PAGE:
residents believed to have tried to ride out Rita.
About 500 people were rescued from high waters
along the Louisiana coast in the immediate aftermath
of the storm and emergency calls were still coming
in from far-flung areas near the Gulf of Mexico.
evacuees caught fire.
Experts said authorities must be prepared to
turn two-way streets and highways into one-way
evacuation routes with maximum traffic flowing
out of the city.
Many people fleeing New Orleans and Hous-
ton were stuck in traffic jams while the side of
the highways leading into the city went virtually
unused until the end of the evacuation.
"I think we need to fine-tune the planning so
that contra-lanes are open earlier so that all the
outgoing traffic can go on both sides of a free-
way earlier than was done in Rita," said Sen. Kay;
Bailey Hutchison, (R-Texas).
"I think that will be our added lesson for Rita
from Katrina," she said on ABC's "This Week."
White House press secretary Scott McClellan
on Saturday rejected the notion that there were
Iproblems with Houston's evacuation and said
the president was told it had gone well. He also
stressed that states are responsible for evacua-
tions, although the federal government has a role
to assist local officials.
Iran calls U.N. resolution illogical
Iran's foreign minister called a resolution by the U.N. nuclear watchdog that puts
it just one step away from possible Security Council sanctions "illegal and illogi-
cal" and accused the United States yesterday of orchestrating the measure.
Separately, in a letter to Iran's ultraconservative President Mahmoud Ahma-
dinejad, some 180 out of 290 lawmakers called on his government to cancel Iran's
voluntary suspension of nuclear activities and scale back cooperation with the
International Atomic Energy Agency.
The resolution passed Saturday by the IAEA board could lead to Iran's referra
to the U.N. Security Council for violating the Nuclear Nonproliferation Treaty
- and possible sanctions - unless Tehran eases suspicions about its nuclear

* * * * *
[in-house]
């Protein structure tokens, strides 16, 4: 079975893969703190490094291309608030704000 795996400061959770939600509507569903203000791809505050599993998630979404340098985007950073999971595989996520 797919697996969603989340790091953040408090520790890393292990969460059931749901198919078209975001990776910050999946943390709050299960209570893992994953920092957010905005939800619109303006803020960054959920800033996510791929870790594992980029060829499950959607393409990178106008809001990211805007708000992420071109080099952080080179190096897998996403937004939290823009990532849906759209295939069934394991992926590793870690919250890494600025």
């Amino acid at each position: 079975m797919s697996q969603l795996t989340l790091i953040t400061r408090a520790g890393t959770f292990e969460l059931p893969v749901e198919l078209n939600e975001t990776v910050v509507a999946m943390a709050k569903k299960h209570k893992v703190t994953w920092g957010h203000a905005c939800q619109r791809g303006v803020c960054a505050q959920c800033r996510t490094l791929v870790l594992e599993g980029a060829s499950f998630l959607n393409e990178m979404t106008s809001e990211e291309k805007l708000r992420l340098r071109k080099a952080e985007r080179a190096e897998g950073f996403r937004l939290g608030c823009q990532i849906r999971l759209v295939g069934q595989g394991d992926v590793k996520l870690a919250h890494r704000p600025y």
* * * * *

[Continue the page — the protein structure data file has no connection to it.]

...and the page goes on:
activities. Iran insists its nuclear program is designed for generating electricity.
Iranian Foreign Minister Manouchehr Mottaki called the resolution "polit-
ical, illegal and illogical" and threatened unspecified punitive measures
against Britain, France and Germany - the key three European countries
negotiating with Iran.
U.S. helicopter crashes, kills five people
A U.S. military helicopter crashed yesterday in a mountainous area plagued
by Taliban violence, ki'ling all five American crew members. The U.S. mili-
tary said there was no sign it had been shot down.
The crash of the Chinook helicopter is the third this year involving the
large troop-carrying choppers that have proved essential in battling a rein-
vigorated insurgency in remote, largely inaccessible parts of Afghanistan.
A purported Taliban spokesman claimed the rebels shot down the CH-47
helicopter, but U.S. military spokesman Col. James Yonts said, "Indications
are there wasn't any hostile fire."
He said the chopper was part of a convoy of aircraft in the area and other
pilots did not see it come under fire.
Exit polls show Polish ousting government
Exit polls showed Polish voters ousted the nation's scandal-prone government of
ex-communists in parliamentary elections yesterday, giving a broad majority to two
center-right parties that have promised tax cuts and clean government.
Prime Minister Marek Belka's defeated government had said it would withdraw.
Poland's troops from Iraq by Dec. 31, though it might keep some officers there as advis-
ers. The challengers said they might be open to keeping them there longer if a "new
contract" can be negotiated with the United States.
BELFAST, Northern Ireland
Irish Republican Army fully disarms, aide says
International weapons inspectors have supervised the full disarmament of the out-
lawed Irish Republican Army, a long-sought goal of Northern Ireland's peace process,,
an aide to the process' monitor said yesterday.
The IRA permitted two independent witnesses, including a Methodist minister and
a Roman Catholic priest close to Sinn Fein leader Gerry Adams, to view the secret dis-
armament work conducted by officials from Canada, Finland and the United States, the
aide to retired Canadian Gen. John de Chastelain said on condition of anonymity.
- Compiled from Daily wire reports
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"Mind Over Grey Matter," which ran in Friday's edition of the Daily, misiden-